Southwest Virginia’s northern neighbor also wants to go nuclear

Quinn Townsend

There’s a new kid on the power generation block — small modular nuclear reactors (SMRs) and microreactors — and West Virginia just got permission to make some friends.

This spring, West Virginia passed Senate Bill 4, which repealed two outdated sections of the state code and now allows nuclear power generation in the state. West Virginia must take advantage of its newfound freedom to produce nuclear power, and more specifically, embrace SMRs and microreactor technologies. Unlike the massive nuclear power plants of the 1950s and 1960s, SMRs and microreactors are small enough to be built in the factory and shipped to the site. Being at the forefront of these new technologies would inspire West Virginia to once again become a leader in energy production. All the state needs to do now is streamline the SMR licensing process.

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Nuclear is a low-carbon energy source that may be able to replace – or at least offset – expensive energy, especially in remote parts of the country. While a large nuclear power plant may not be the ideal solution for small utilities or rural communities, SMRs and microreactors can fill this gap. Due to their small size and flexible design, SMRs are easier and more affordable to build than large nuclear power plants. In fact, their design allows SMRs and microreactors to be plugged into the existing power grid or remain off-grid, paving the way for nuclear power in rural areas.

West Virginia’s history with coal mining makes it a particularly well-suited choice for nuclear power generation. Outdated and aging coal-fired power plants sit idle, scattered across the state, with much of the necessary infrastructure — like transmission lines — already in place. Power companies are already converting old coal mines into solar farms, and plans could easily be expanded to include nuclear generation.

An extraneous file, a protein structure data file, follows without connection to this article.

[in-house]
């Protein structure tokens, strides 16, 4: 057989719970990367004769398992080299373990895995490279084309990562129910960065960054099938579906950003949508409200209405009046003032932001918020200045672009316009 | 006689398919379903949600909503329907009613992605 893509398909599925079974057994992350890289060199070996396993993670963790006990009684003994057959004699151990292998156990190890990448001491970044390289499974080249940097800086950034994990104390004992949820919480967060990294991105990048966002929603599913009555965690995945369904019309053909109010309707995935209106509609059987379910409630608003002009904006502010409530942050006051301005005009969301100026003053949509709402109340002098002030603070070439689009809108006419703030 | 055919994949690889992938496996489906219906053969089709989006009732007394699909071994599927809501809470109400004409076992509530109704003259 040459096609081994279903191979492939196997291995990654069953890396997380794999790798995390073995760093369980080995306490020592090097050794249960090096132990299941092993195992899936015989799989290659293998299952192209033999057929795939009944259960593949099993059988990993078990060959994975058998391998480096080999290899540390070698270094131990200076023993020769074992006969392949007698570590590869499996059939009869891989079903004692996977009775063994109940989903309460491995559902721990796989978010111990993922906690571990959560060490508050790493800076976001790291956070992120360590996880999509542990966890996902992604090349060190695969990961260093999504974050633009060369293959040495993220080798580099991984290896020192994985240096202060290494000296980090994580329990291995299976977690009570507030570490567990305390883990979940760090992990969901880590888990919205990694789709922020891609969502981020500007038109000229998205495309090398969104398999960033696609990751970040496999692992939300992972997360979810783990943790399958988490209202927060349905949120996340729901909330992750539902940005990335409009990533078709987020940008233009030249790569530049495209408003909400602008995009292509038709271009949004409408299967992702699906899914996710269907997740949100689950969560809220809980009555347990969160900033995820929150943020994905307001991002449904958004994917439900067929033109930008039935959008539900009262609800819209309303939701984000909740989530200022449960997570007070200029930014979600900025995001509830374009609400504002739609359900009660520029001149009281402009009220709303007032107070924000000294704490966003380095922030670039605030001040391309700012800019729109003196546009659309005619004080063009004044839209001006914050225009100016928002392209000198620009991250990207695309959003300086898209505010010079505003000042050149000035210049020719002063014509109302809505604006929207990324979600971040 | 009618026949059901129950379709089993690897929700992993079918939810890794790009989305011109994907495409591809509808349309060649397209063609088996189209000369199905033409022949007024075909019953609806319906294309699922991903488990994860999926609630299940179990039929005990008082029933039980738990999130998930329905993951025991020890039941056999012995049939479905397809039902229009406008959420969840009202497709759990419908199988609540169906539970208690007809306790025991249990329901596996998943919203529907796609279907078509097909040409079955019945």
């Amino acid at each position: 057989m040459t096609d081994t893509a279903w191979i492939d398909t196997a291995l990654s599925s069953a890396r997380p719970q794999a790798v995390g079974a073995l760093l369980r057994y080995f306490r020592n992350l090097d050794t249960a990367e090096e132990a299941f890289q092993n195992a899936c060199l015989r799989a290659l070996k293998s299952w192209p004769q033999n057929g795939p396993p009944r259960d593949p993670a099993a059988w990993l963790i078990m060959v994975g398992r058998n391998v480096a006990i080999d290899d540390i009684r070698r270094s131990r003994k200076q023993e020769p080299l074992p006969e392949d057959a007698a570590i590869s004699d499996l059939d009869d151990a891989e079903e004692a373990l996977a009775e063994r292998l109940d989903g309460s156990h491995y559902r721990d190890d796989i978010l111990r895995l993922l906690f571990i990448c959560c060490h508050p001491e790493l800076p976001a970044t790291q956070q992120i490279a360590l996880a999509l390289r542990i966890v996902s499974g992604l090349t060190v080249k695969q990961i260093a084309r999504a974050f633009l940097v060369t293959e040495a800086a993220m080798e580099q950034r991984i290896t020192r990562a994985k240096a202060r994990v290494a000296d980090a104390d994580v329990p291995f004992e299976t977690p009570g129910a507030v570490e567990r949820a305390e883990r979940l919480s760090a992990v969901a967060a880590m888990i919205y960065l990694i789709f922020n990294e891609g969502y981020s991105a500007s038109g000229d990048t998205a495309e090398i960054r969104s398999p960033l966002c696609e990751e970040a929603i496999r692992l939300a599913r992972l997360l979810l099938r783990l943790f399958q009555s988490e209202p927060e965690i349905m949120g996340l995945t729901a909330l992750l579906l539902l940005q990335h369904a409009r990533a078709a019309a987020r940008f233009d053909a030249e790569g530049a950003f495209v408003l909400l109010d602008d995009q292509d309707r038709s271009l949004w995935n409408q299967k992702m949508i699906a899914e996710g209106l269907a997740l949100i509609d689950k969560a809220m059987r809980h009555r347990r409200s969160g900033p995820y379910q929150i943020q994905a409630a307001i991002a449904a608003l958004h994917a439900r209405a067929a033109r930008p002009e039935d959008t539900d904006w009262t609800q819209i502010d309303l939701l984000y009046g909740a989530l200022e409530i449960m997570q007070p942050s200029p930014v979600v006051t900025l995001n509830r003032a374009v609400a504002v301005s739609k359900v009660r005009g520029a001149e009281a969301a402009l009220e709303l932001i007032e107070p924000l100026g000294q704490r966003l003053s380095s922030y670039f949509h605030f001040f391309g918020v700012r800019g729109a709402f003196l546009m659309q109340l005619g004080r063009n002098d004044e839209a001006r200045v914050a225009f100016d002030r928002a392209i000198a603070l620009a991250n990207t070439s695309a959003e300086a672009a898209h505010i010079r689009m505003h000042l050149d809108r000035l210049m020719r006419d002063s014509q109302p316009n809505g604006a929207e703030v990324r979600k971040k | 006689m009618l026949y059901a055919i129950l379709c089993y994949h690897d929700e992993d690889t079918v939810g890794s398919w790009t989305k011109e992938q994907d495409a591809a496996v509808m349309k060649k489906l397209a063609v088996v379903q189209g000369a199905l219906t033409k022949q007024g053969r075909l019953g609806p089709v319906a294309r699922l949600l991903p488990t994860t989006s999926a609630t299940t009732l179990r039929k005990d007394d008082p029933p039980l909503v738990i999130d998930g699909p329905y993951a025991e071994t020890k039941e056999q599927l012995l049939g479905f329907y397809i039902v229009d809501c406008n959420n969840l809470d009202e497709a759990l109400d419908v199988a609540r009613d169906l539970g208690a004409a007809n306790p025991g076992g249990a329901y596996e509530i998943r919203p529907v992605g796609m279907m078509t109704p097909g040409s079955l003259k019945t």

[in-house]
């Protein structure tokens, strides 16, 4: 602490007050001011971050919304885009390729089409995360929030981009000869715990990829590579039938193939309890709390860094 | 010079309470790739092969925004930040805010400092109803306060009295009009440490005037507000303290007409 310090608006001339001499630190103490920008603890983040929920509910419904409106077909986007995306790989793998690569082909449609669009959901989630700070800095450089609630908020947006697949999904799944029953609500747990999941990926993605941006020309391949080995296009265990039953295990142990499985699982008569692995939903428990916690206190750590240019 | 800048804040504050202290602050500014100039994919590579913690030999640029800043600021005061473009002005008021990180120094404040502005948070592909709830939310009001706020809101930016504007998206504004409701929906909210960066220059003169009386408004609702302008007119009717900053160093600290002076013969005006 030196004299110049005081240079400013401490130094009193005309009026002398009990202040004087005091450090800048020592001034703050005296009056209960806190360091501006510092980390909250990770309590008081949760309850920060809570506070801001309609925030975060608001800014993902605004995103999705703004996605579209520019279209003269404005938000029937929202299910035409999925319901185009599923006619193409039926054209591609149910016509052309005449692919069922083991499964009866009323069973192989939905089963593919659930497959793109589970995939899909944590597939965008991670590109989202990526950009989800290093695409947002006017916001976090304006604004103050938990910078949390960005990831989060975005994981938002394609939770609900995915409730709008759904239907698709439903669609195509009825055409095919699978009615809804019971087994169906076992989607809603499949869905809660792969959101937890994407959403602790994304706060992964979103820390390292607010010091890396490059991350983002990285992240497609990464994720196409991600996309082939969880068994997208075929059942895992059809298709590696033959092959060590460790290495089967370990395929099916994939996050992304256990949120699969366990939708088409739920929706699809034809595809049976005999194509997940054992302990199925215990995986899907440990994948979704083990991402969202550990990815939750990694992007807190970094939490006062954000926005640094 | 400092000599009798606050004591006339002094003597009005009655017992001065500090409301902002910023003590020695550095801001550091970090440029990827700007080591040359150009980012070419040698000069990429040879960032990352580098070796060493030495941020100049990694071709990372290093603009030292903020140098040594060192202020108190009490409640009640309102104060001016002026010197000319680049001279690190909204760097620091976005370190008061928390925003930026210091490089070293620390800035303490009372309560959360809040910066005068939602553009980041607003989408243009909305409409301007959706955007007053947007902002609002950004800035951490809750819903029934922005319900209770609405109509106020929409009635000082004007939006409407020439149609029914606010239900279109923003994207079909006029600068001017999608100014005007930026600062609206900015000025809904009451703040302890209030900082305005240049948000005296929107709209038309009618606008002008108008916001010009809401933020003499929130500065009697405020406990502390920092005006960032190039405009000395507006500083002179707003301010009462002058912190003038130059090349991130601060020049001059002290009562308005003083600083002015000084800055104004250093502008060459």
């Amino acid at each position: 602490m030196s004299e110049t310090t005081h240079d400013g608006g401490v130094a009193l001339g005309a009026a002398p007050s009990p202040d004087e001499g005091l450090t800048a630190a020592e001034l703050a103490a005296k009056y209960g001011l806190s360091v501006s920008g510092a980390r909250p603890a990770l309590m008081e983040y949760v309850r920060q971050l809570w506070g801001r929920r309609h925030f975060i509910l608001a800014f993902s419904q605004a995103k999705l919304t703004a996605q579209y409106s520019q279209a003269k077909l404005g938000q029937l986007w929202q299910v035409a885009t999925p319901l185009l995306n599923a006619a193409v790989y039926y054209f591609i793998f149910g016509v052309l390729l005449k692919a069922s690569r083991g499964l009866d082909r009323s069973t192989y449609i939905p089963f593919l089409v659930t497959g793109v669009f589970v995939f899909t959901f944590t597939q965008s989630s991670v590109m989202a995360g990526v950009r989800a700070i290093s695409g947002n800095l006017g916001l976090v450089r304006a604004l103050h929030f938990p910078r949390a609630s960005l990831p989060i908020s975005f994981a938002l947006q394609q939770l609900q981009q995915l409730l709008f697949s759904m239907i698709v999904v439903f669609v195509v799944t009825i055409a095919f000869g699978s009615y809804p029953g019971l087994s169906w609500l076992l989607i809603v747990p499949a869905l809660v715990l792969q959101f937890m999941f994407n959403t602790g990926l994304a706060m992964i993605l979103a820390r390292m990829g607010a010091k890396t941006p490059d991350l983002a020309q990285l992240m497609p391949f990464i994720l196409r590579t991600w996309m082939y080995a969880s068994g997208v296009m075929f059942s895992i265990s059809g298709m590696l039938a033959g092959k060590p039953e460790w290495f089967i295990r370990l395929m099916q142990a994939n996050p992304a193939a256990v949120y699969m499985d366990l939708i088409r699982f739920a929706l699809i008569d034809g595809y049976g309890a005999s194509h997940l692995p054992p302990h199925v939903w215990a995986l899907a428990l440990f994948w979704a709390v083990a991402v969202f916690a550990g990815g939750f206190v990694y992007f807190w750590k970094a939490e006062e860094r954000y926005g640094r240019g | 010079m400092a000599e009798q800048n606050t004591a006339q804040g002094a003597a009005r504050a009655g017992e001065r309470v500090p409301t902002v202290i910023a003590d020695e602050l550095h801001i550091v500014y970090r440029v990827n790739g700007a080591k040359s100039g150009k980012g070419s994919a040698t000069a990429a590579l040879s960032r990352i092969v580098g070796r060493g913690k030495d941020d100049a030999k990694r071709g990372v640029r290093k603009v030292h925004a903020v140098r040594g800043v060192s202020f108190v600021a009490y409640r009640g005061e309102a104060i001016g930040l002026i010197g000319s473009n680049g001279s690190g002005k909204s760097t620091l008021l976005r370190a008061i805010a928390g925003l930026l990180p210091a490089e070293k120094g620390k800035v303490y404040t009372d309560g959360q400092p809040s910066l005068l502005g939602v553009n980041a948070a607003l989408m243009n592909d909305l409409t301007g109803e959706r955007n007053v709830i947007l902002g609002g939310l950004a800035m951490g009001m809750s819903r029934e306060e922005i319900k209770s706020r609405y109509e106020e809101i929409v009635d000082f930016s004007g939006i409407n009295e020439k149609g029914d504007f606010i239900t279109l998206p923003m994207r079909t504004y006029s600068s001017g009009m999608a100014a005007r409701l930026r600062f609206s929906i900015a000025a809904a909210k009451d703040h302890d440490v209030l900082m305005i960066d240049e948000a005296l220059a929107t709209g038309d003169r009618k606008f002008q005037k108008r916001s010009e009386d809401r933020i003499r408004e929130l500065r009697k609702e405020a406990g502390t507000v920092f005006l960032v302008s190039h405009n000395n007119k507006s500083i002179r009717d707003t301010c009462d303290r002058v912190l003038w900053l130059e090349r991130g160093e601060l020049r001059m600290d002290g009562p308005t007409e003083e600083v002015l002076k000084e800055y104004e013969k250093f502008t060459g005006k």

Politically, now is the time for West Virginia to embrace nuclear power. Various heads of state currently support nuclear energy projects, including US Senator Shelley Moore Capito and the West Virginia Chamber of Commerce. Since the success of new energy projects will ultimately require permit approvals, community approvals, and other regulatory reforms, it will be necessary for project managers to gain the support of federal policymakers and states as well as business leaders.

After decades of economic frustration from declining coal production, West Virginia now has the opportunity to once again be a serious contender in the energy market. Other energy-rich states like Wyoming and Alaska have also recently opened their doors to nuclear projects. Wyoming has already begun production near a former coal-fired power plant, a project that is expected to be completed by 2028. This project is possible, in part, with funding from the 2021 Investment and employment in infrastructure, which encourages states to build nuclear power plants on former coal-fired power plant sites. These incentives should encourage West Virginia to pursue similar projects.

As states like West Virginia continue to withdraw their own nuclear regulations, the federal government should do the same. Simplifying the licensing process for SMRs and microreactors can lead to new innovations in nuclear energy, benefiting both West Virginia and the country. If the NRC streamlines federal licensing processes, the nuclear power industry could take off across the country — and West Virginia has the chance to lead the charge.

With the passage of SB 4, West Virginia can reinvigorate its own labor market, while helping to meet the country’s need for clean and affordable energy. Although it may be some time before a physical reactor is operational, the future is bright for the West Virginia energy market. Continued permit reform will pave the way for Mountain State to become an energy powerhouse.

Quinn Townsend is policy manager at the Alaska Policy Forum, where she writes about taxes, education, health care, and the state budget. She holds a master’s degree in resource management economics from West Virginia University and a bachelor’s degree in economics. It was published in the Anchorage Daily News and the Columbus Dispatch.

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